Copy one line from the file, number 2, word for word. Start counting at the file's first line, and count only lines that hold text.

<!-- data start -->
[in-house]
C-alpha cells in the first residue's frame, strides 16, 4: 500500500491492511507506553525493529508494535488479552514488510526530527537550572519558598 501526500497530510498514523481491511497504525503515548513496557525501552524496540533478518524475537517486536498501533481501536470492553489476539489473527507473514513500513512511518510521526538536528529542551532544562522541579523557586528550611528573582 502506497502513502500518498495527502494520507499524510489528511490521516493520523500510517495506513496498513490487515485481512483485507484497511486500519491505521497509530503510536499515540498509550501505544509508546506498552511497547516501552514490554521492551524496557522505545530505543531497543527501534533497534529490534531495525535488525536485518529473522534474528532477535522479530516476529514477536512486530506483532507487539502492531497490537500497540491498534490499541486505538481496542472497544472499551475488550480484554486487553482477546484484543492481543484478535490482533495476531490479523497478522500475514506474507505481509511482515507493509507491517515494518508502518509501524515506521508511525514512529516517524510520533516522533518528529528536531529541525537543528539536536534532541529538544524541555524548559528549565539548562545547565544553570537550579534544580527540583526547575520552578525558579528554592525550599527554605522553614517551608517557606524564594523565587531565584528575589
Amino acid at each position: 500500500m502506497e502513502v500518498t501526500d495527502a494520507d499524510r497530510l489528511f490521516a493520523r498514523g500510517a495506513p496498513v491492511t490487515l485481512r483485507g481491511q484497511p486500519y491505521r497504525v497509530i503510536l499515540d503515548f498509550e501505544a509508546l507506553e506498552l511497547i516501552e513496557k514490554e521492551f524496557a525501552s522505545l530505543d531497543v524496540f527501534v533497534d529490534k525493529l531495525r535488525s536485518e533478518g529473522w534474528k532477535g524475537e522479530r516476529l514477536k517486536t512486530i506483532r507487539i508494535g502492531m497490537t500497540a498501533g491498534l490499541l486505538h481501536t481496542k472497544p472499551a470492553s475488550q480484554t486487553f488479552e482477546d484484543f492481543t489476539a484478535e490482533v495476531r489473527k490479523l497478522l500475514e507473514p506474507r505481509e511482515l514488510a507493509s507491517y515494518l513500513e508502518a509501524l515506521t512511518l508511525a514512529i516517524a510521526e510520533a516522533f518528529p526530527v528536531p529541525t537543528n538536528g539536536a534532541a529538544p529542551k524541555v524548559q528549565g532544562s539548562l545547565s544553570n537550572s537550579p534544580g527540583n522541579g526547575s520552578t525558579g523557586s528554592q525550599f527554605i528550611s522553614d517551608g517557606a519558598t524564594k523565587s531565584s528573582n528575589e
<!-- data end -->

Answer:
C-alpha cells in the first residue's frame, strides 16, 4: 500500500491492511507506553525493529508494535488479552514488510526530527537550572519558598 501526500497530510498514523481491511497504525503515548513496557525501552524496540533478518524475537517486536498501533481501536470492553489476539489473527507473514513500513512511518510521526538536528529542551532544562522541579523557586528550611528573582 502506497502513502500518498495527502494520507499524510489528511490521516493520523500510517495506513496498513490487515485481512483485507484497511486500519491505521497509530503510536499515540498509550501505544509508546506498552511497547516501552514490554521492551524496557522505545530505543531497543527501534533497534529490534531495525535488525536485518529473522534474528532477535522479530516476529514477536512486530506483532507487539502492531497490537500497540491498534490499541486505538481496542472497544472499551475488550480484554486487553482477546484484543492481543484478535490482533495476531490479523497478522500475514506474507505481509511482515507493509507491517515494518508502518509501524515506521508511525514512529516517524510520533516522533518528529528536531529541525537543528539536536534532541529538544524541555524548559528549565539548562545547565544553570537550579534544580527540583526547575520552578525558579528554592525550599527554605522553614517551608517557606524564594523565587531565584528575589